met. And add WSRM headers on the sending side to the SOAP payload and 
pass it down to the next header handler in the chain (perhaps a WSS 

(2) an RM layer that is implemented as a SOAP intermediary and serves 
multiple applications. The intermediary is not necessarily aware of the 
application logic or the semantics but needs to ensure that the RM 
delivery assurance semantics have been met. This is similar to the WSS 
intermediaries whose sole job is to encrypt/decrypt, and sign/verify 

The important thing to note is that when implemented in layers, on the 
receiving side, the WSRM layer processes (and removes) the WSRM headers 
and hands the message to the layer above (application). When the 
application receives the message it is not aware of things like sequence 
number to implement the delivery assurances. In such a case, the RM 
destination (i.e. the WSRM layer) has to implement the delivery 
assurances. This requires that the RM destination be aware of the 
delivery assurances for every sequence that it processes (possibly for 
multiple operations, multiple ports, multiple applications -- as it is 
implemented as a different layer or as an intermediary).

One can think of ways for the application to communicate what its 
requirements are in a implementation specific way to the RM destination
-- and that should not be prevented. But there is a case to be made that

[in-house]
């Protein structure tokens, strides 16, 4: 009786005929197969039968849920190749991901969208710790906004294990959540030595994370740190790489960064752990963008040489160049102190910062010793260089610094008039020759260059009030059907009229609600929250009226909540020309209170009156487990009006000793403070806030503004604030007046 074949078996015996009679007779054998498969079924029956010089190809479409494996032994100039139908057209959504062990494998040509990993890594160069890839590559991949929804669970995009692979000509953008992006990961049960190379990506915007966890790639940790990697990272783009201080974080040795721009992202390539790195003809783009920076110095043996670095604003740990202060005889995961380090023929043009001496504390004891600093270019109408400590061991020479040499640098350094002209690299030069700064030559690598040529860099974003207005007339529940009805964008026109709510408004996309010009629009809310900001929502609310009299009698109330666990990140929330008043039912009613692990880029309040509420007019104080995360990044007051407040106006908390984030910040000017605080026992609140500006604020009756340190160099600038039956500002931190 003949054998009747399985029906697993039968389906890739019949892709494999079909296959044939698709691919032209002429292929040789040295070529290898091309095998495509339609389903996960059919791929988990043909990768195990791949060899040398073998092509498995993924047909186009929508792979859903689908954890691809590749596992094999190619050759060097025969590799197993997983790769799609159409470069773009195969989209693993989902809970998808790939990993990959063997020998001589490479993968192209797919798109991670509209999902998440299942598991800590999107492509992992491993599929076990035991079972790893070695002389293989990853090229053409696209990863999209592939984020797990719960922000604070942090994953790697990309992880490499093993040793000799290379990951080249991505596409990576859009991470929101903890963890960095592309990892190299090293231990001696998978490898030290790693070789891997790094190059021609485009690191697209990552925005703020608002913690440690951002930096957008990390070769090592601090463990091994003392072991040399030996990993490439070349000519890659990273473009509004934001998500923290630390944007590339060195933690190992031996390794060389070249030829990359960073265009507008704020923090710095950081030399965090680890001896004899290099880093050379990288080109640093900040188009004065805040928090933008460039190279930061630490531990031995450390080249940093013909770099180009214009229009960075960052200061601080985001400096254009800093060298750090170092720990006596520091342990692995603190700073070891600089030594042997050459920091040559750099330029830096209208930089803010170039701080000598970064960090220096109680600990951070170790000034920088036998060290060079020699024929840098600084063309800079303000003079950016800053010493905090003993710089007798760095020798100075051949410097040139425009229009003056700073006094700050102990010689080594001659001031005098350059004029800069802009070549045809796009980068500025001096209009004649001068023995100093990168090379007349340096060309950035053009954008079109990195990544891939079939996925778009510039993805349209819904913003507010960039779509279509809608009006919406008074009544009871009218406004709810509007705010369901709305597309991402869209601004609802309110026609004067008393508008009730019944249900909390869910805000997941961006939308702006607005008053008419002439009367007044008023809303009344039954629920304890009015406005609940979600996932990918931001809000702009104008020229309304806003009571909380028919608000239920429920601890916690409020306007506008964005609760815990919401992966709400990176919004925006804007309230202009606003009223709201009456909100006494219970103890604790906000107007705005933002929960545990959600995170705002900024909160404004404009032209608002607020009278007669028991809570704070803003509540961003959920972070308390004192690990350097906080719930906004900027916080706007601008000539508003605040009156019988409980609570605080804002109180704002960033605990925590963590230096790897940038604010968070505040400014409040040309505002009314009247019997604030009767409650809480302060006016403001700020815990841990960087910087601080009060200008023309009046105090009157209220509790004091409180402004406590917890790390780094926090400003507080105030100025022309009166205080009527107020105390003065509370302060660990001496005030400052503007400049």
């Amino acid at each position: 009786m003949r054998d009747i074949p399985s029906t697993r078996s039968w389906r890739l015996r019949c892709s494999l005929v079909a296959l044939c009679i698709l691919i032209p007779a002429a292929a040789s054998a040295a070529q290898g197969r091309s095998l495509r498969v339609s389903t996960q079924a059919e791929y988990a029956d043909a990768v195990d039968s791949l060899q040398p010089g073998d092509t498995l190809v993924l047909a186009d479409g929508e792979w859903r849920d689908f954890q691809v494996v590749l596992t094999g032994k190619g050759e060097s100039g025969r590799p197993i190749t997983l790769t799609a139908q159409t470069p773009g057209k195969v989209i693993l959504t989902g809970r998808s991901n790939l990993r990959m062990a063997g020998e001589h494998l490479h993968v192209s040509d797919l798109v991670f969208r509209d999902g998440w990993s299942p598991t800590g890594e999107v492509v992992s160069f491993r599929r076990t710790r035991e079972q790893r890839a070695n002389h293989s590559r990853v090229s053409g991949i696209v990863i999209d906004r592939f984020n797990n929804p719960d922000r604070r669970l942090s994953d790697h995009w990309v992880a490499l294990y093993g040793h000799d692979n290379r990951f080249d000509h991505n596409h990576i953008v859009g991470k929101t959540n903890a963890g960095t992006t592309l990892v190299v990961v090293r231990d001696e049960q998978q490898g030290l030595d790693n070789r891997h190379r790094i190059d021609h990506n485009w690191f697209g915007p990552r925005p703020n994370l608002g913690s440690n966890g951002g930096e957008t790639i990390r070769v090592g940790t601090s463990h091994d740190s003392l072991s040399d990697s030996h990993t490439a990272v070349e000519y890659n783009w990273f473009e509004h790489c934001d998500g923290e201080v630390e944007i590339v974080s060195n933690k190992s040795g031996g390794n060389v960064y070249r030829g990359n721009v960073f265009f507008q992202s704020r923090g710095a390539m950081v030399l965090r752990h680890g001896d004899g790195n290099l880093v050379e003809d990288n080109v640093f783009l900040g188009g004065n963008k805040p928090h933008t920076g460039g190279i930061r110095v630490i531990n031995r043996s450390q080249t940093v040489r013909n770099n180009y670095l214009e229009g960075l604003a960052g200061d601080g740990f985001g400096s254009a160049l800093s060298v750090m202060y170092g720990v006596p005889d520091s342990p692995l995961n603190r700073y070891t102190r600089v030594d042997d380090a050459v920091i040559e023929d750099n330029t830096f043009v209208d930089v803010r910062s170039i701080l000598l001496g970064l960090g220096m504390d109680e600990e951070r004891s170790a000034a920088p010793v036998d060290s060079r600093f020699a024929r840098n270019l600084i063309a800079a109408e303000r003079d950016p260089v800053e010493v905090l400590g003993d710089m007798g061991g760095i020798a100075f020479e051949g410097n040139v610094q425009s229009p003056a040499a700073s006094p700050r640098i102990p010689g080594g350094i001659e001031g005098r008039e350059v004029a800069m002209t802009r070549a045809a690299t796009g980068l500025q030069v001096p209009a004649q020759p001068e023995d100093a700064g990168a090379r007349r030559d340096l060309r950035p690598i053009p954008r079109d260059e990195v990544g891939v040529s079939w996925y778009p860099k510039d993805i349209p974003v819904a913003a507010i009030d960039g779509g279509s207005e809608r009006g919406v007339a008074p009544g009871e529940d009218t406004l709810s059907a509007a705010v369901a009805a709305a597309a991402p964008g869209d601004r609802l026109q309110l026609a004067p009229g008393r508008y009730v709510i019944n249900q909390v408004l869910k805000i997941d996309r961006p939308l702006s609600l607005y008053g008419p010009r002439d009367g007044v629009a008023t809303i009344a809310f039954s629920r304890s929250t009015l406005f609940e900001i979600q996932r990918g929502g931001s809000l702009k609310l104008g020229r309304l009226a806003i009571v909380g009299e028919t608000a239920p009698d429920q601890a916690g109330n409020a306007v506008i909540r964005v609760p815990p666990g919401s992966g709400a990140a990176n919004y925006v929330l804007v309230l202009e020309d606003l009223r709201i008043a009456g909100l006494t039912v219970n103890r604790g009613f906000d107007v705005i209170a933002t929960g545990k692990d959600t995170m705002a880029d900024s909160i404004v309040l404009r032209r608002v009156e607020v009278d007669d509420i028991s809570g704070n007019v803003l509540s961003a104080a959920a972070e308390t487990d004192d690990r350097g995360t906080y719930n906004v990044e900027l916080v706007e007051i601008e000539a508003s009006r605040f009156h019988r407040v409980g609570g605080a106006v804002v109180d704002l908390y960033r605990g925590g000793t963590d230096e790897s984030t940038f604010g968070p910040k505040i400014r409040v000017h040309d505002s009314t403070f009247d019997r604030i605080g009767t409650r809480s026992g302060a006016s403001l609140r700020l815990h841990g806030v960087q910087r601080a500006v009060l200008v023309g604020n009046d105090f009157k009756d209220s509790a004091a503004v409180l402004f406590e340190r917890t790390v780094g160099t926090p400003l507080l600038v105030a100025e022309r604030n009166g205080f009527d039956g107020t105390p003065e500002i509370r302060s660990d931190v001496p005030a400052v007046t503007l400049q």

this is such a fundamental requirement which affects interop and 
application semantics that providing native support for this in the 
protocol is a low-hanging fruit and can be done by adding a minimal
(one) protocol element to the protocol. I.e. the cost/benefit ratio is 
very low.

Second issue to mention is that: in the argument against this, there 
seems to be an assumption that the sender is the client and the receiver 
is the service. This is not always true. Consider a out-only MEP of WSDL 
2.0 (or the notification transmission primitive of WSDL 1.1), the sender 
is the service and receiver is the client. In this case, the sender may 
in fact want to communicate to the receiver the QoS for the sequence and 
the application semantics may very well depend on the client 
implementing the right QoS. This is true for the 'response' part of a 
request-response MEP as well. This certainly can be implemented using 
some out of band policy negotiations (for which, a standard does not 
exist), but again, this is a big problem for interoperability which can 
be solved with very minimal increase in the protocol complexity.

Third issue is: what happens if the services advertises multiple QoS in 
its WSDL/Policy? I.e., it says that for Gold members it guarantees 
delivery but for Platinum members it guarantees ordered-delivery. OR it 
could say: I support 2 levels of QoS for which there is different 
pricing, I'll charge you based on which one you use -- please select 
one. Having the RM sender assert the QoS in the sequence creation 
message solves this problem.
[This is also an answer to the question of why would two clients request 
different QoS for the same operation]

Fourth issue is: WSRM is independent of WSDL or policy. In fact the 
sender and receiver may not be using WSDL at all. This was asserted in 
the WS-Addressing group (as a rational to create a new construct called 
EndpointReference instead of reusing a WSDL construct). In such a case, 
how does the RM destination figure out which QoS to implement before 
delivering messages to the Application receiver.

Tom Rutt	email: tom@coastin.com; trutt@us.fujitsu.com
Tel: +1 732 801 5744          Fax: +1 732 774 5133